In fact, as highlighted by the 2019 FAO global report on the state of biodiversity (Rome, 22 February 2019), there is worrying evidence that biodiversity, which is the basis of our food systems, is disappearing, putting the future of our food, livelihoods, human health and the environment.
The report warns that once food and agricultural biodiversity is lost – that is, most of the species that support our food systems – it cannot be recovered.
Let us remember, in this regard, that the concept of biodiversity for food and agriculture refers to all plants and animals – wild and domestic – that provide food, feed, fuel and fibre. To this we must add the myriad of organisms that support food production through ecosystem services – called “associated biodiversity”. This includes all plants, animals and microorganisms (insects, bats, birds, mangroves, corals, marine plants, earthworms, fungi, bacteria, etc.) that keep soils fertile, pollinate plants, purify water and air, keep fish and forest resources in good health, and help fight parasites and diseases of crops and livestock.
The report prepared by FAO, under the guidance of the Commission on Genetic Resources for Food and Agriculture, examines all these elements and was based on information specifically provided by 91 countries and on the analysis of the latest global data.
The report denounces a reduction in the diversity of crops, the greater number of animal breeds at risk of extinction and the increase in the percentage of over-exploited fish stocks.
It should be underlined that the report then focuses on agricultural biodiversity and the nutritional consequences of our diets.
In fact, it emerged that of the 6,000 plant species cultivated on the planet, less than 200 contribute to the vast majority of the food produced and, of these, “only nine are used for 66% of total production”.
As for animal species, out of 7745 known livestock breeds, 26% are at risk of extinction.
And again, more than half of the fish resources of all marine ecosystems in the world already experience a condition close to non-sustainability (i.e. the reproduction rate of the species is not ensured), with approximately 33% of marine species being overexploited.
The FAO, United Nations Food and Agriculture Organization, which through the report “The State of the World’s Biodiversity for Food and Agriculture” launches a strong and clear message: biodiversity, at the basis of the subsistence mechanisms of the genre human, is disappearing.
Starting from a series of studies produced by the FAO, a team of researchers from the University of Toronto asked themselves the following question: how many and what are the crops on which the global agricultural system is based?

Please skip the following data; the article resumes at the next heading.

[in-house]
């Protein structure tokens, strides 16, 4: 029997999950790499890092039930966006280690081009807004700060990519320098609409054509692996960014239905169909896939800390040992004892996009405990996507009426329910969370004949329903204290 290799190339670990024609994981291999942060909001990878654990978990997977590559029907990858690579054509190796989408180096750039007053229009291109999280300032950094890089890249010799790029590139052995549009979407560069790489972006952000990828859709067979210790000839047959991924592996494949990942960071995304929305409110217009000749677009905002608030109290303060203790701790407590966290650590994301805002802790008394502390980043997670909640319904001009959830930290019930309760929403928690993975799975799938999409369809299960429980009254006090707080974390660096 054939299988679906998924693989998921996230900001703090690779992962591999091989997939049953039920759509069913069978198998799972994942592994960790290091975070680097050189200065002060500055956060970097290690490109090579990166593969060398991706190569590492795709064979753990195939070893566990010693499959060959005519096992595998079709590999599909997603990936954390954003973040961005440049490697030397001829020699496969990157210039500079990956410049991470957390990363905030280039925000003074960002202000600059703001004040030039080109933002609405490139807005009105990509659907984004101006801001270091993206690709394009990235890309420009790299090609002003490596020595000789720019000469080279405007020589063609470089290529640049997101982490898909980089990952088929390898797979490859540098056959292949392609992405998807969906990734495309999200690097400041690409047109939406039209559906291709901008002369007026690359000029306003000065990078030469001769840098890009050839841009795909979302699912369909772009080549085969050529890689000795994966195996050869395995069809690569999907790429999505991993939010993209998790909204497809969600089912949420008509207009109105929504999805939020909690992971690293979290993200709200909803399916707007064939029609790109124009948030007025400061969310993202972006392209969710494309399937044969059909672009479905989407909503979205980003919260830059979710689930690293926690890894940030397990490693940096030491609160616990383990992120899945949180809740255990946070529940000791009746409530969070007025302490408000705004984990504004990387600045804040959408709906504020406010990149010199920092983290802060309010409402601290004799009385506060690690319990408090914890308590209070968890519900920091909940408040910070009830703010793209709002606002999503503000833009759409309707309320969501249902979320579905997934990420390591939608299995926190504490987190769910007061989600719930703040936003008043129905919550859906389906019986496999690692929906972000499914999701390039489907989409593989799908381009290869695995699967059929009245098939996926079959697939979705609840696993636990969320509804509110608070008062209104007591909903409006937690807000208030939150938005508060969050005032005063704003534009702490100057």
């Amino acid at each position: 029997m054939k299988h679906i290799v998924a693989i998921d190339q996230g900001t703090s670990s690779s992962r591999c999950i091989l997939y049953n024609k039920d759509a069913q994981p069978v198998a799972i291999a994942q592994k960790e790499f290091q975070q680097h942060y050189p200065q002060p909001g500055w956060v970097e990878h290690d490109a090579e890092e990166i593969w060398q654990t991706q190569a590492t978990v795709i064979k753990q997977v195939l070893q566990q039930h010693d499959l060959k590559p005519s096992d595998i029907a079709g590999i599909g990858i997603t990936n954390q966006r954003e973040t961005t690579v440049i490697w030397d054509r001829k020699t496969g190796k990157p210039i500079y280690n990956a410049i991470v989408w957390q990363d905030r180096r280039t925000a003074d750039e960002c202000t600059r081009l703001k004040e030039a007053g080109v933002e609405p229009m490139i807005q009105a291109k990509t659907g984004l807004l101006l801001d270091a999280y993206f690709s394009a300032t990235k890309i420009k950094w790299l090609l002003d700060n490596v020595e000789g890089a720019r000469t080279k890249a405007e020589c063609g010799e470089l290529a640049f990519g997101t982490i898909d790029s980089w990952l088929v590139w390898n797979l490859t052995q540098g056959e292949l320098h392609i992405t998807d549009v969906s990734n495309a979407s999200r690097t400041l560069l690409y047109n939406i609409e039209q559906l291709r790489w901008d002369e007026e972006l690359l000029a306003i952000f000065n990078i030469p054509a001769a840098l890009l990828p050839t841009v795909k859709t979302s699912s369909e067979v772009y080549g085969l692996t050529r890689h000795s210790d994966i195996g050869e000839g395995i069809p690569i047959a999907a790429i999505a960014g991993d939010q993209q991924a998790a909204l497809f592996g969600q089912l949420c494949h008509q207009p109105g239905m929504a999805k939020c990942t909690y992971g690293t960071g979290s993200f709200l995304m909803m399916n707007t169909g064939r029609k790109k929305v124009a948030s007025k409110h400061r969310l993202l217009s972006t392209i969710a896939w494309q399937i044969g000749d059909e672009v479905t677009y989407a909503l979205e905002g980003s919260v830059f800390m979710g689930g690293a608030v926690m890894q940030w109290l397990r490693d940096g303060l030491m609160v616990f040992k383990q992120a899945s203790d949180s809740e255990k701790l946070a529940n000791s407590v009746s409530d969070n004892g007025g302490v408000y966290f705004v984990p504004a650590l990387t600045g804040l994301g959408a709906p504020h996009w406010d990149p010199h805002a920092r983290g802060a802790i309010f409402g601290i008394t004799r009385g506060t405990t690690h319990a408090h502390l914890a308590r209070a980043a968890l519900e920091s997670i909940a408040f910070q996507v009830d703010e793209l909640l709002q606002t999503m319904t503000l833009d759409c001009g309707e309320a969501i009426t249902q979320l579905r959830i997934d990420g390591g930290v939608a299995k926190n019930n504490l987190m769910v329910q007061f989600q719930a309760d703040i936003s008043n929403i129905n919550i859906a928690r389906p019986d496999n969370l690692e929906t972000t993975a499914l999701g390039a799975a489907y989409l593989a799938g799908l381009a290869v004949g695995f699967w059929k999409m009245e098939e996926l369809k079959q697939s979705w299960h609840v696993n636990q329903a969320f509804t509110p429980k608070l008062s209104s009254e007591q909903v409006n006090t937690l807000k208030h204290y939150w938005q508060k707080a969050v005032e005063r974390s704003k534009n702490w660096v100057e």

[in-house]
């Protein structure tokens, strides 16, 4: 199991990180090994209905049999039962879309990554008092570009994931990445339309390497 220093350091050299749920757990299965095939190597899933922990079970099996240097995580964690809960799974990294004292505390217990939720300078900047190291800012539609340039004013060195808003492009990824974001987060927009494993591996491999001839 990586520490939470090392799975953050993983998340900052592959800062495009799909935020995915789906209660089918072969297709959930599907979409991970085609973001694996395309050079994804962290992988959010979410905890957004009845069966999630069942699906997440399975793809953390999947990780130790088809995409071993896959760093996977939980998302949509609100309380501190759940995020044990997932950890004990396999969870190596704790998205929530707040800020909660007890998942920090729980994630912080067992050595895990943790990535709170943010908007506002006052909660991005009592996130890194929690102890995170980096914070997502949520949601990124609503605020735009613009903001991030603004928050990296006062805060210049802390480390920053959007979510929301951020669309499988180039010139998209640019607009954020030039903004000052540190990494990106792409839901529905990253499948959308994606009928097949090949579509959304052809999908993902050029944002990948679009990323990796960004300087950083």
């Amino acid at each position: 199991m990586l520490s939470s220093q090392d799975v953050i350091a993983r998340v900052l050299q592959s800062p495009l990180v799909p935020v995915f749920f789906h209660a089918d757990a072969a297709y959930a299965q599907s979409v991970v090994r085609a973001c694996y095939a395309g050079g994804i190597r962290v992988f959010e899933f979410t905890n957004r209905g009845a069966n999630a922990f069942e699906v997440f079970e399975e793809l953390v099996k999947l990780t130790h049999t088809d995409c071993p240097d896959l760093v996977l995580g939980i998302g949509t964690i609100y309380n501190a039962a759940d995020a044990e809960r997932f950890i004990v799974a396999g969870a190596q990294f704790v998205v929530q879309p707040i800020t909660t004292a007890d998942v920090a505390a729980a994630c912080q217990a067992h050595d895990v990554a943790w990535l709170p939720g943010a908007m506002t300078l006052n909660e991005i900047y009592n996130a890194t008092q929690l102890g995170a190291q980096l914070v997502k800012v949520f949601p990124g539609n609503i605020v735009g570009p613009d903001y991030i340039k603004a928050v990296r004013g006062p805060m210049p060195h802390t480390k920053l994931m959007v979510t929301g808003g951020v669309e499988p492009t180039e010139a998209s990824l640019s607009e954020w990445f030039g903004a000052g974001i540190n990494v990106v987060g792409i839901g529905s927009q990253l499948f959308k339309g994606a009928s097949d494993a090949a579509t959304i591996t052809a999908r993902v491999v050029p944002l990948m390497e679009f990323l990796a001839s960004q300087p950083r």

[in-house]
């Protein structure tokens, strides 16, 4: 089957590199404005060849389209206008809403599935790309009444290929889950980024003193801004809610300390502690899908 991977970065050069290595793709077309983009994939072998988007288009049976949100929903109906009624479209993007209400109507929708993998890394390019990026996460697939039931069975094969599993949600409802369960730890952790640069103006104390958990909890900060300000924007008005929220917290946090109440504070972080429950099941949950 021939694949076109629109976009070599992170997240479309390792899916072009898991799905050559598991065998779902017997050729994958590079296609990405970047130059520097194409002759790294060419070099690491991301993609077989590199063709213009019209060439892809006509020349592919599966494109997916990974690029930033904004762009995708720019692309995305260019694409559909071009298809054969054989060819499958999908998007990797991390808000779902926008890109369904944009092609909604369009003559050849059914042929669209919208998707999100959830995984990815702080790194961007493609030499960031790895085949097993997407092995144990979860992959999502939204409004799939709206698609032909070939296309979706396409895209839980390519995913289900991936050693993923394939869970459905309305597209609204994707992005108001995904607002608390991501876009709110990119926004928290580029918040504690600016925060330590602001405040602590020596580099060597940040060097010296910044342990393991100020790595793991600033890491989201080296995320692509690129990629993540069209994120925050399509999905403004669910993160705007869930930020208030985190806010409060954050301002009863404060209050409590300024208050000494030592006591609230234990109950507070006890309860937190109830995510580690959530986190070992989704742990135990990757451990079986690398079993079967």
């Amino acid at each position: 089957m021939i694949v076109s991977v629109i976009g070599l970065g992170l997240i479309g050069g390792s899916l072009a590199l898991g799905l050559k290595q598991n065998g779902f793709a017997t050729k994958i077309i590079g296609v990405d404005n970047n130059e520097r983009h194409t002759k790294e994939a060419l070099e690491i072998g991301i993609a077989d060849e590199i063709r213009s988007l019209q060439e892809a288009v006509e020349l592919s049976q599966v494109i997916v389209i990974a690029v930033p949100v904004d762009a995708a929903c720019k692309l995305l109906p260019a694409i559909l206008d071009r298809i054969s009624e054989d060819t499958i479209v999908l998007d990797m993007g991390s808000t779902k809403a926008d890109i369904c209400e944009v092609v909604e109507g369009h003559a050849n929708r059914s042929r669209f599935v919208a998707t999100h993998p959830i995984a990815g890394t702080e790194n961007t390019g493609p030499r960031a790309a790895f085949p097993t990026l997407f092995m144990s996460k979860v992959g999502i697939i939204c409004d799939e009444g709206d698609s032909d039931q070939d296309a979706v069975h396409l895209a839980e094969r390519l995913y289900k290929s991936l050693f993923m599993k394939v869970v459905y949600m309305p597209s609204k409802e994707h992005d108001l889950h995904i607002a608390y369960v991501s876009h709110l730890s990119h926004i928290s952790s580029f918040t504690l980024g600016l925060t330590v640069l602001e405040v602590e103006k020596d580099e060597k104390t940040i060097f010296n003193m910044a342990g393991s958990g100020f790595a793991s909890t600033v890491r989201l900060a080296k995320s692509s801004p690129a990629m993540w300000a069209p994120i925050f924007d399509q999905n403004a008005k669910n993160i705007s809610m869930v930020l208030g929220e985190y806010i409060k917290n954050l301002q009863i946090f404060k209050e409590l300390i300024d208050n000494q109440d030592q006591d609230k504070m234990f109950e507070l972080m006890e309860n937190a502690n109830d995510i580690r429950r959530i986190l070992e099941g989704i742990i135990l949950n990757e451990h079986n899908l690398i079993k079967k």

Well soya, wheat, rice and corn, these four plant species alone occupy around 50% of the cultivated land on the planet, the rest is shared by 152 other crops. A fairly small number, if we consider that currently there are around 7 billion people to feed and will reach almost 10 billion by 2050.
The problem of biodiversity loss in the food sector is quite recent. In 1980, in fact, the world had experienced the maximum peak of diversity in crops but, since the large food and seed multinationals established themselves on the market in the 1990s, the food production process has gradually become more uniform and , therefore, impoverishing.
In the livestock sector, global livestock production is based on around 40 animal species, with only a small group providing the vast majority of meat, milk and eggs.
Information from 91 countries reveals that wild food species and many species that contribute to ecosystem services vital to food and agriculture, including pollinators, soil organisms and natural enemies of pests, are rapidly disappearing.
For example, aggregate data from across countries reports that 24% of nearly 4,000 wild food species – mainly plants, fish and mammals – are declining. But the proportion of wild foods in decline is likely even greater because the status of more than half of wild food species is still unknown.
It is clear that we are faced with the need to completely change direction and, to do so, a new education of the rural world is needed, in turn preceded by a new conscience, ethics, training and scientific, technical and political structures that allow its navigation.
This is no easy feat; there are too many opposing interests and pressures coming from financial systems, lobbies and multinationals but the scientific and statistical data do not lend themselves to any other interpretation.
We have little time to change our way of thinking and evaluating but we are at the dawn of a great and true green revolution called Agroecology.
With it, the way of designing production, organisational, commercial and relational systems changes.
This is a “Copernican” revolution that needs to be explored and spread further.